LONDON – The JEDEC Solid State Technology Association, formerly known as the Joint Electron Devices Engineering Council (JEDEC), has announced that the JC-64 Committee for embedded memory storage and removable memory cards has formed a subcommittee focused on the standardization of non-volatile memory for wireless data transfers.
The subcommittee, known as JC-64.9 is to be chaired by Nokia and vice-chaired by Micron and Samsung. JEDEC said JC-64.9 welcomes participation from interested companies.
According to JEDEC wireless memory is expected to be used for the transfer and storage of data between battery-free memory tags located in objects and wireless memory hosts typically within mobile electronic devices such as smartphones and tablet computers.
Wireless data transfers should ideally be high-speed and inherently low power to prevent such actions draining the batteries of mobile phones and computers, the association added.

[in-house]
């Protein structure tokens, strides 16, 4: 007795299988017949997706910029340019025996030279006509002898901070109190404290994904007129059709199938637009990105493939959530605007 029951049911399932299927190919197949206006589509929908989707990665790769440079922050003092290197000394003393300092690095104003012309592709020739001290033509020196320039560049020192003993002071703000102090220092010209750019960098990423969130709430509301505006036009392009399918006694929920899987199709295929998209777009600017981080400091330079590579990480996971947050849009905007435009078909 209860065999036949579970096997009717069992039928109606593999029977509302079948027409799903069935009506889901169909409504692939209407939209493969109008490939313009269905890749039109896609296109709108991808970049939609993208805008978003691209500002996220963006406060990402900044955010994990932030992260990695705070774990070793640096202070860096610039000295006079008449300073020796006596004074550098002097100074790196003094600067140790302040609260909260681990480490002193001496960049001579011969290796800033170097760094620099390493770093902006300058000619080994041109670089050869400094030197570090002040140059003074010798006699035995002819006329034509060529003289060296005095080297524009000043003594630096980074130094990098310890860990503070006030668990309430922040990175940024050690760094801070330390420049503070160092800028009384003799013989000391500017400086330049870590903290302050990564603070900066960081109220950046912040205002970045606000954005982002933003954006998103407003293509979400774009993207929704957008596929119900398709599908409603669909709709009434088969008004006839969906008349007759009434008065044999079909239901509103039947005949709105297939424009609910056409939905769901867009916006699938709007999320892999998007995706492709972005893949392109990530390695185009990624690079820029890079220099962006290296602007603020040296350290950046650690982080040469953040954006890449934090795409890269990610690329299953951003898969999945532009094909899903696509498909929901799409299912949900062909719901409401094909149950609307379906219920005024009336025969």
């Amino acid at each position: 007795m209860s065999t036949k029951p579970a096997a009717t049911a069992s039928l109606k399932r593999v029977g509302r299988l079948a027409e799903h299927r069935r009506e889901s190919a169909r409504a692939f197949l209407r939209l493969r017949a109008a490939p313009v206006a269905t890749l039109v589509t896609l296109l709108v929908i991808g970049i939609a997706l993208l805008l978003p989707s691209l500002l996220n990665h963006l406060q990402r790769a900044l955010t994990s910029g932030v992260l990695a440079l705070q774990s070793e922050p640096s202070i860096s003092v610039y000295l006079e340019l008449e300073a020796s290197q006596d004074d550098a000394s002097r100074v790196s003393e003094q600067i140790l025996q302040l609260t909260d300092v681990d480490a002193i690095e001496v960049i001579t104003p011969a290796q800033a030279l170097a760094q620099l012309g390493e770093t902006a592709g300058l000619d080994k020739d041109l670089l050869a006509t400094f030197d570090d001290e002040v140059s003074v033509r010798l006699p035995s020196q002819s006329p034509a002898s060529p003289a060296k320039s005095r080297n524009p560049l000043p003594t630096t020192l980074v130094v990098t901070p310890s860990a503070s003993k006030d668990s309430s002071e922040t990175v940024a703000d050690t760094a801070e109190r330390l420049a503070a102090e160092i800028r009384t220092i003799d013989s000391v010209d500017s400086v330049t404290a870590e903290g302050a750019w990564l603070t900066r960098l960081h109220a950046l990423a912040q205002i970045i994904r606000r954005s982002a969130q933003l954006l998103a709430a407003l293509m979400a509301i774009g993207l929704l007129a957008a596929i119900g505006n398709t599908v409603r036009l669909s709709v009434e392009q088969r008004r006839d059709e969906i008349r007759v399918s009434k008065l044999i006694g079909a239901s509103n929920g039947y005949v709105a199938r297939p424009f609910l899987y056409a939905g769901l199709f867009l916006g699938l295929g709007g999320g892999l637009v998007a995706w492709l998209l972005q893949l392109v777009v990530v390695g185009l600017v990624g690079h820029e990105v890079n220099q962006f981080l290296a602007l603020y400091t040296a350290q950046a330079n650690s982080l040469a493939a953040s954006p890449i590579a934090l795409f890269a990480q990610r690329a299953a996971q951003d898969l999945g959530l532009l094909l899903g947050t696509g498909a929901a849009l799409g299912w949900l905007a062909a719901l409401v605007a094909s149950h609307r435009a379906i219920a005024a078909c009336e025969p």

A number of applications could benefit from short range memory transfers at rates of more than 100-Mbits per second, said Hannu Kauppinen, Head of Nokia Research Center. It would, for example, enable consumers to download a music album in under 10 seconds in a store.
"We are confident about our capability for providing wireless mobile applications with more effective storage memory solutions that will enable businesses to have greater flexibility in accommodating new digital applications,” said Jim Elliott, vice president, memory marketing and product planning, Samsung Semiconductor Inc., in a statement issued by JEDEC.
"Standardization activities will focus to create a solution which is memory interface agnostic with respect to the actual structure of the Wireless Memory Tag and Wireless Memory Host," said Marco Dallabora, senior director for wireless solutions R&D at Micron, in the same statement.
The terminology used in the title of the article is somewhat misleading, it should be wireless data transfer instead of wireless memory, or at all is it is correctly written then the term needs a reconsideration about naming it.
Seems like there could be several roadblocks if music and movies are to be included in the standard. Hopefully the standard can be at a lower level and not need to know exactly what data is being moved.
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